Microcredit: The new ceilings | The Economist



The increase of the ceiling of the loans granted by the associations of microcredit will make it possible to cover a new clientele, mainly micro-companies, little served by the traditional banking circuit. (Ph Bziouat)

The new thresholds for loans granted by microcredit associations will soon be effective. The decree implementing the law on microfinance activities has just been published in the Official Bulletin. This regulation is provided for by the law passed by Parliament a few months ago.

Today, the new system, allowing loans of up to 150,000 DH, opens the door to a new clientele, mainly composed of micro-enterprises. These are currently little used by the conventional banking circuit. A study conducted by the Ministry of Finance showed that almost a third of small businesses have shown their willingness to obtain funding in excess of 50,000 DH.

Today, the implementing decree defines 3 loan tranches. That ceiling of 50.000 DH, is intended for the customers wishing to create or develop a production activity or service delivery, with the aim of ensuring their economic integration.

This maximum amount may be increased to 150,000 DH for persons wishing to create or develop a production or service activity, if they fulfill a series of conditions. These include being registered in the commercial register, holding the status of auto-entrepreneur, be subject to the business tax, or be registered in the national register of cooperatives. Another loan tranche is also planned. It is capped at 100,000 DH. It is intended for people who want to buy or build a home, or connect their homes to the electricity or drinking water system.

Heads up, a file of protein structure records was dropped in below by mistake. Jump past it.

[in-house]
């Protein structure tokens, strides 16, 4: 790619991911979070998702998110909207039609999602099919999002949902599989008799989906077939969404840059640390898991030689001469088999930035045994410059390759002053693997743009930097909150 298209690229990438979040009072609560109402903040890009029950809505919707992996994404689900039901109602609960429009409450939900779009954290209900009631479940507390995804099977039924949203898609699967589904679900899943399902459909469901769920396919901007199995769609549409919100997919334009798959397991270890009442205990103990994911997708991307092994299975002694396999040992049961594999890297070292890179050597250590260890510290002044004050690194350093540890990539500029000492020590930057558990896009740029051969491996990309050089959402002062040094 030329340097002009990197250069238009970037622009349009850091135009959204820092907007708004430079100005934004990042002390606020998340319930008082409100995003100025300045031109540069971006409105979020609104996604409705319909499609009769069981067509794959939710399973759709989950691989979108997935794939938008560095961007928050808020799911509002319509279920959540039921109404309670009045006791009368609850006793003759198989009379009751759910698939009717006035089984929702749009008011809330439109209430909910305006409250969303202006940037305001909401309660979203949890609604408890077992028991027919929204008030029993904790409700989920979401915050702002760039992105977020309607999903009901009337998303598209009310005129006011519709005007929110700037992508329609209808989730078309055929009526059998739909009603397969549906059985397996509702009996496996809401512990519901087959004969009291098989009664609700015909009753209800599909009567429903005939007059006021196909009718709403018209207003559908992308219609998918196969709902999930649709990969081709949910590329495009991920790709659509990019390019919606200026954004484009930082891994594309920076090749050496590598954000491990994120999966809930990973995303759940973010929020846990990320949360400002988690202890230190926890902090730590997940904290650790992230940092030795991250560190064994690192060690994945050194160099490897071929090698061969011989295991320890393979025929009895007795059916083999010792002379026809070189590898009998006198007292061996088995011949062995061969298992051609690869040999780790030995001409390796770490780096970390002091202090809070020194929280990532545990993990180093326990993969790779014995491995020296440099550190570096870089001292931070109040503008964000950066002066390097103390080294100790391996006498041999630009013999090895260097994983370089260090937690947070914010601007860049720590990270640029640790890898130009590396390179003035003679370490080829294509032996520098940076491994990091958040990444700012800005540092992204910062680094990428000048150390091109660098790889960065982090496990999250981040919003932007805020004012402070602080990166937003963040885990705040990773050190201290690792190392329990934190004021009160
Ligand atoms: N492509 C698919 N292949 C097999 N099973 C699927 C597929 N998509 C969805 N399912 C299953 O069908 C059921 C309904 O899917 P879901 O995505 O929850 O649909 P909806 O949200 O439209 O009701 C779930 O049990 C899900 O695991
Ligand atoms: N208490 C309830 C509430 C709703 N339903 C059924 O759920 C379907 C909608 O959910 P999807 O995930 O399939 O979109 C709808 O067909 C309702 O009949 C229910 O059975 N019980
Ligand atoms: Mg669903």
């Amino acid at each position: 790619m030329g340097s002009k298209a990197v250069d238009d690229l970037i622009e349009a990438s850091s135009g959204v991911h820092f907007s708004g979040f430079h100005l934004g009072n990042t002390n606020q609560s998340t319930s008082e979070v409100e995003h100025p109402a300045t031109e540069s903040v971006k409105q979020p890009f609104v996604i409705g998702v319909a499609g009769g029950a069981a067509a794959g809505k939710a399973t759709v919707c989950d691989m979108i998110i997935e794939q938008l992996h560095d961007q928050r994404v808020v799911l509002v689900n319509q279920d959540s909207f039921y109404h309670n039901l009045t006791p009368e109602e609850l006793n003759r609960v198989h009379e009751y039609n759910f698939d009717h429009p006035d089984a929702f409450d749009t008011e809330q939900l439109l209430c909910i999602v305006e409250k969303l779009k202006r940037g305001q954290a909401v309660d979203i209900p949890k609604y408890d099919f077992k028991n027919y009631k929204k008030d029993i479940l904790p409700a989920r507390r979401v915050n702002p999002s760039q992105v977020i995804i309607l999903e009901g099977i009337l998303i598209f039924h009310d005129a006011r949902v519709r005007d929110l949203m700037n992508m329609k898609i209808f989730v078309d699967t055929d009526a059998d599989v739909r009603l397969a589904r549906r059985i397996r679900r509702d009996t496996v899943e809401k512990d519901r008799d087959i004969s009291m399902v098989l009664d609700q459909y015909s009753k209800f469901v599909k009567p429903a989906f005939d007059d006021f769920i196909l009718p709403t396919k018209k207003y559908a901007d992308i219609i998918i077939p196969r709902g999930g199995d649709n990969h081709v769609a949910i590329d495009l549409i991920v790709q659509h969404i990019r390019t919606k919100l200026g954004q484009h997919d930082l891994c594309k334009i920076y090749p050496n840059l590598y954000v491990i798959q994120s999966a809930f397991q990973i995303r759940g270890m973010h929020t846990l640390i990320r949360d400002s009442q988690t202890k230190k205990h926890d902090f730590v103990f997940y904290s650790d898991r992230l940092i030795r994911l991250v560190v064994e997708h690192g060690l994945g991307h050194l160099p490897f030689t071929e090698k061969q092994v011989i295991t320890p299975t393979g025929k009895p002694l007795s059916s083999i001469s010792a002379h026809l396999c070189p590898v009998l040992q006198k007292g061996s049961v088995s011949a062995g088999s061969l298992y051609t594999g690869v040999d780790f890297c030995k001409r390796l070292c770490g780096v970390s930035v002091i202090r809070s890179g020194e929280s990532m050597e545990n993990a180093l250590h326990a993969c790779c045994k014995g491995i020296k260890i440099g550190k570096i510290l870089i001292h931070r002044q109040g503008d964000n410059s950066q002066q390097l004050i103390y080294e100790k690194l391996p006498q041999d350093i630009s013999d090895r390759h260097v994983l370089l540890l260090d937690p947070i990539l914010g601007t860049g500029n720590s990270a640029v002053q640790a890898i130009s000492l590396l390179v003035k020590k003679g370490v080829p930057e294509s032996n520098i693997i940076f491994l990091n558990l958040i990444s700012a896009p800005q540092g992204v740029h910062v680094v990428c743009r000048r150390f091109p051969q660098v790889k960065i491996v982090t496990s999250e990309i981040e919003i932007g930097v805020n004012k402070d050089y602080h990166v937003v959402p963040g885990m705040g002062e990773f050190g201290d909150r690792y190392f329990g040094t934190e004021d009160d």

This increase in the ceiling of credits granted will have to reinforce the craze for this type of financing products. They rely on certain decisive advantages for the targeted clientele, generally people in vulnerable situations. This is essentially the proximity and absence of the strict requirements of the traditional banking system.

After several years of activity, the level of outstanding payments remains controlled, ranging between 3 to 5%, according to the statistics of the Department of Finance. Microfinance operators, for their part, aim to boost their activity after raising the thresholds. This will enable them to improve the coverage rate, currently at 2.5% of the population, compared to 5% in Mexico and 15% in Peru.


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